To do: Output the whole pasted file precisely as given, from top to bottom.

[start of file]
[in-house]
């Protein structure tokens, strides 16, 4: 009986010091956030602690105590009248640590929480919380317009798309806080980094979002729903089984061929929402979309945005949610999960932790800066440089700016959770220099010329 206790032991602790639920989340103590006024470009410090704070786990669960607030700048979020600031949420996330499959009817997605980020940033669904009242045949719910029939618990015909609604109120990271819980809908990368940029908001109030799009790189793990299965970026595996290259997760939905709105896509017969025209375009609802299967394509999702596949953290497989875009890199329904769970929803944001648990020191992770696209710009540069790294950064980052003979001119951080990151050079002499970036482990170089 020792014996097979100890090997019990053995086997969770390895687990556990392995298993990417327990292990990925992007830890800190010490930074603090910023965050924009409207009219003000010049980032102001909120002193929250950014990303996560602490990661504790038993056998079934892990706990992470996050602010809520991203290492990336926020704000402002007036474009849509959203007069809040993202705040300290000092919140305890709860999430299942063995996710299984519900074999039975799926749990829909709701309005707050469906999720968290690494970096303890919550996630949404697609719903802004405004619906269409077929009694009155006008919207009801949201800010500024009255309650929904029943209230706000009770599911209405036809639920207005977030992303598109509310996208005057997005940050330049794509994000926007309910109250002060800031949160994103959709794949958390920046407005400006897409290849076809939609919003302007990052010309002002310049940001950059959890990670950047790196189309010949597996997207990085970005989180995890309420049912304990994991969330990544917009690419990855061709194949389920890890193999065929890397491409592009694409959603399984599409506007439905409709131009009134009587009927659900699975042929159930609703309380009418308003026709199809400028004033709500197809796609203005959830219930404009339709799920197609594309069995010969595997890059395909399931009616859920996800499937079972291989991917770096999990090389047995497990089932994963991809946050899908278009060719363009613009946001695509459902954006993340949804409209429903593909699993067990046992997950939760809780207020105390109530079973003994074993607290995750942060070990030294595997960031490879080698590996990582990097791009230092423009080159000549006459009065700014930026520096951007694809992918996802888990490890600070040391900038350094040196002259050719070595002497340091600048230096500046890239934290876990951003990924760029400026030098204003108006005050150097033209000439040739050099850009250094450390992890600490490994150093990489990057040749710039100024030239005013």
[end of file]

[in-house]
């Protein structure tokens, strides 16, 4: 009986010091956030602690105590009248640590929480919380317009798309806080980094979002729903089984061929929402979309945005949610999960932790800066440089700016959770220099010329 206790032991602790639920989340103590006024470009410090704070786990669960607030700048979020600031949420996330499959009817997605980020940033669904009242045949719910029939618990015909609604109120990271819980809908990368940029908001109030799009790189793990299965970026595996290259997760939905709105896509017969025209375009609802299967394509999702596949953290497989875009890199329904769970929803944001648990020191992770696209710009540069790294950064980052003979001119951080990151050079002499970036482990170089 020792014996097979100890090997019990053995086997969770390895687990556990392995298993990417327990292990990925992007830890800190010490930074603090910023965050924009409207009219003000010049980032102001909120002193929250950014990303996560602490990661504790038993056998079934892990706990992470996050602010809520991203290492990336926020704000402002007036474009849509959203007069809040993202705040300290000092919140305890709860999430299942063995996710299984519900074999039975799926749990829909709701309005707050469906999720968290690494970096303890919550996630949404697609719903802004405004619906269409077929009694009155006008919207009801949201800010500024009255309650929904029943209230706000009770599911209405036809639920207005977030992303598109509310996208005057997005940050330049794509994000926007309910109250002060800031949160994103959709794949958390920046407005400006897409290849076809939609919003302007990052010309002002310049940001950059959890990670950047790196189309010949597996997207990085970005989180995890309420049912304990994991969330990544917009690419990855061709194949389920890890193999065929890397491409592009694409959603399984599409506007439905409709131009009134009587009927659900699975042929159930609703309380009418308003026709199809400028004033709500197809796609203005959830219930404009339709799920197609594309069995010969595997890059395909399931009616859920996800499937079972291989991917770096999990090389047995497990089932994963991809946050899908278009060719363009613009946001695509459902954006993340949804409209429903593909699993067990046992997950939760809780207020105390109530079973003994074993607290995750942060070990030294595997960031490879080698590996990582990097791009230092423009080159000549006459009065700014930026520096951007694809992918996802888990490890600070040391900038350094040196002259050719070595002497340091600048230096500046890239934290876990951003990924760029400026030098204003108006005050150097033209000439040739050099850009250094450390992890600490490994150093990489990057040749710039100024030239005013």